Kate Middleton Baby Birth Announcement: How Royals Will Reveal the News
A simple tweet just won't do for the royal baby. When Kate Middleton and Prince William welcome their first child -- whose due date is July 11 -- the royal couple plan to first drop the big news to the world in very old fashioned style. A St. James Palace aide tells Us Weekly that, with much pomp and circumstance, a framed announcement will be placed on a wood and gold easel just behind the gates of Buckingham Palace shortly after the baby arrives. (The same wooden easel was last used for William's 1982 birth; the Prince turns 31 this Friday, June 21.)
The declaration will first be printed and then signed for medical staff at St. Mary's Hospital and transported (with police escort!) to the Palace, where it will be quickly framed and then displayed. All press releases will go out after the easel reveal. "Although an electronic release will go out, we want there to be a degree of theatre about the birth announcement," a Palace rep tells Us. "This is the birth of the third in line to the throne so it is very important. It is an extremely important occasion."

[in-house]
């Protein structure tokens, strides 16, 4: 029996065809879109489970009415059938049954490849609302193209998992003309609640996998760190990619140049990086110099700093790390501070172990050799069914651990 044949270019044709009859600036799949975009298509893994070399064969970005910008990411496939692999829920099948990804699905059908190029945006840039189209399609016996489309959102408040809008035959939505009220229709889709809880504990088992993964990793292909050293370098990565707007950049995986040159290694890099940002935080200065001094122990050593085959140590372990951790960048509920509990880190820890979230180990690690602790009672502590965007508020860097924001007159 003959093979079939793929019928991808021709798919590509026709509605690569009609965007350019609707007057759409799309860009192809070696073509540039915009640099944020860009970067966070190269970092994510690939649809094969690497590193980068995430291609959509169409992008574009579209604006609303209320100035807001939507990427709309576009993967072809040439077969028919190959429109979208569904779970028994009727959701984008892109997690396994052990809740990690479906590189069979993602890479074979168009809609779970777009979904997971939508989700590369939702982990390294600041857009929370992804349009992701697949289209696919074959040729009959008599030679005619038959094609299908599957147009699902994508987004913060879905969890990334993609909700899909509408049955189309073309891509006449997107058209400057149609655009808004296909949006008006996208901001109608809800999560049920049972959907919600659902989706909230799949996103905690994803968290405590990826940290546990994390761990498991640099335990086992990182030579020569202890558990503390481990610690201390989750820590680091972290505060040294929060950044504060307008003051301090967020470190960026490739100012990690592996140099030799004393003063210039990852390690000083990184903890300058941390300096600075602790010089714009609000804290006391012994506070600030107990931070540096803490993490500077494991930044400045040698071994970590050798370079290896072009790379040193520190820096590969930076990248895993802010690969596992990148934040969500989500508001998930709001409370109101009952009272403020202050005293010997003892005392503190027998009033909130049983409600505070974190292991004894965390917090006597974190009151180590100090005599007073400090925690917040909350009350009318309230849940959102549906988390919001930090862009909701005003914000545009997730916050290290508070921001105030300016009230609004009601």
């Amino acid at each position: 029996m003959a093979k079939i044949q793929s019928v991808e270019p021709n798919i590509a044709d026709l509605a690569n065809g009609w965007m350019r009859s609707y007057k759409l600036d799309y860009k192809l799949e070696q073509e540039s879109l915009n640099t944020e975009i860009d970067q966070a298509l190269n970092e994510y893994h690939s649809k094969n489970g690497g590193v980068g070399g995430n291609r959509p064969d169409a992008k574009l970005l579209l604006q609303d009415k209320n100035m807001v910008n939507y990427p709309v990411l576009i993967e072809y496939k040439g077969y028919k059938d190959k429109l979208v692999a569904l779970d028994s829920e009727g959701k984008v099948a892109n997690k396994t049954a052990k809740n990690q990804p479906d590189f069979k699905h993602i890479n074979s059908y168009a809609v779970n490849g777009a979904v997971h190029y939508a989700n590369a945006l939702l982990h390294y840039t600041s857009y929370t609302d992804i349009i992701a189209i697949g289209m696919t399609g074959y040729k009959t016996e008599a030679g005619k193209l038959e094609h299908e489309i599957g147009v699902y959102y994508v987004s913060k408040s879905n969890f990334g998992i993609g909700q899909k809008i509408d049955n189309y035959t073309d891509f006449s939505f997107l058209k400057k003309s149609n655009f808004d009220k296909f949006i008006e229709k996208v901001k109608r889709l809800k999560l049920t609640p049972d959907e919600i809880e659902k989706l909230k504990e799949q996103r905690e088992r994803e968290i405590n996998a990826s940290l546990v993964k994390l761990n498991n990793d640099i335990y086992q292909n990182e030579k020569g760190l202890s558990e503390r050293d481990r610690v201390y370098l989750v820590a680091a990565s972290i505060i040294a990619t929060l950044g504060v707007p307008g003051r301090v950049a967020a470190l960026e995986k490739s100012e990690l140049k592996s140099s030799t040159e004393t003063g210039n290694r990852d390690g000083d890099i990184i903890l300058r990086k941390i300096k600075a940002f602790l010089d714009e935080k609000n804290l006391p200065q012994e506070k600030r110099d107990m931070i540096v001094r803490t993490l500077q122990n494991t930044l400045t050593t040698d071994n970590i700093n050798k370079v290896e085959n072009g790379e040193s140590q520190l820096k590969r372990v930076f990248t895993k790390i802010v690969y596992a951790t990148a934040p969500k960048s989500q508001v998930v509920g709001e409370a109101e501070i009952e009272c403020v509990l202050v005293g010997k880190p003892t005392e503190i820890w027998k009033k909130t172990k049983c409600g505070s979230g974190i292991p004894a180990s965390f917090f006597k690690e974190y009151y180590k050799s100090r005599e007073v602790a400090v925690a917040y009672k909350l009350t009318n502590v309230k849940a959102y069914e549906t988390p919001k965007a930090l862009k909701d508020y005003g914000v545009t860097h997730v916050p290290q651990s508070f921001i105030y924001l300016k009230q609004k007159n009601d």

Credit: Fox Photos/Getty
What will be on that declaration? The baby's gender, weight and time of birth -- but the royal's name, however, will be revealed at a later date. (The future King or Queen's title: HRH Prince or Princess of Cambridge; the spouses of two years say they do not yet know the baby's gender.)
"While it is a deeply personal and private event, the Duke and Duchess of Cambridge realize this is a time of national celebration and that there will be vast interest in the baby," a royal aide tells Us. "They realize many people will want to share in their happiness."
Before the public announcement, Queen Elizabeth, British Prime Minister David Cameron and other members of the royal family and Middleton family will find out the big news.
The Duchess, 31, is expected to give birth naturally unless nature intervenes. And the royal father-to-be plans to be present for the birth, a royal aide tells Us. "The expectation and hope is that he will be there for the birth," the aide says of the Royal Air Force Search and Rescue Helicopter pilot, still stationed in Anglesey, Wales. Kate's mother Carole Middleton and sister Pippa Middleton are also expected to be present, a source adds.
The baby will be delivered by Royal Household official Surgeon-gynecologist Dr. Alan Farthing and Dr. Marcus Setchell, the Queen's Surgeon-Gynecologist.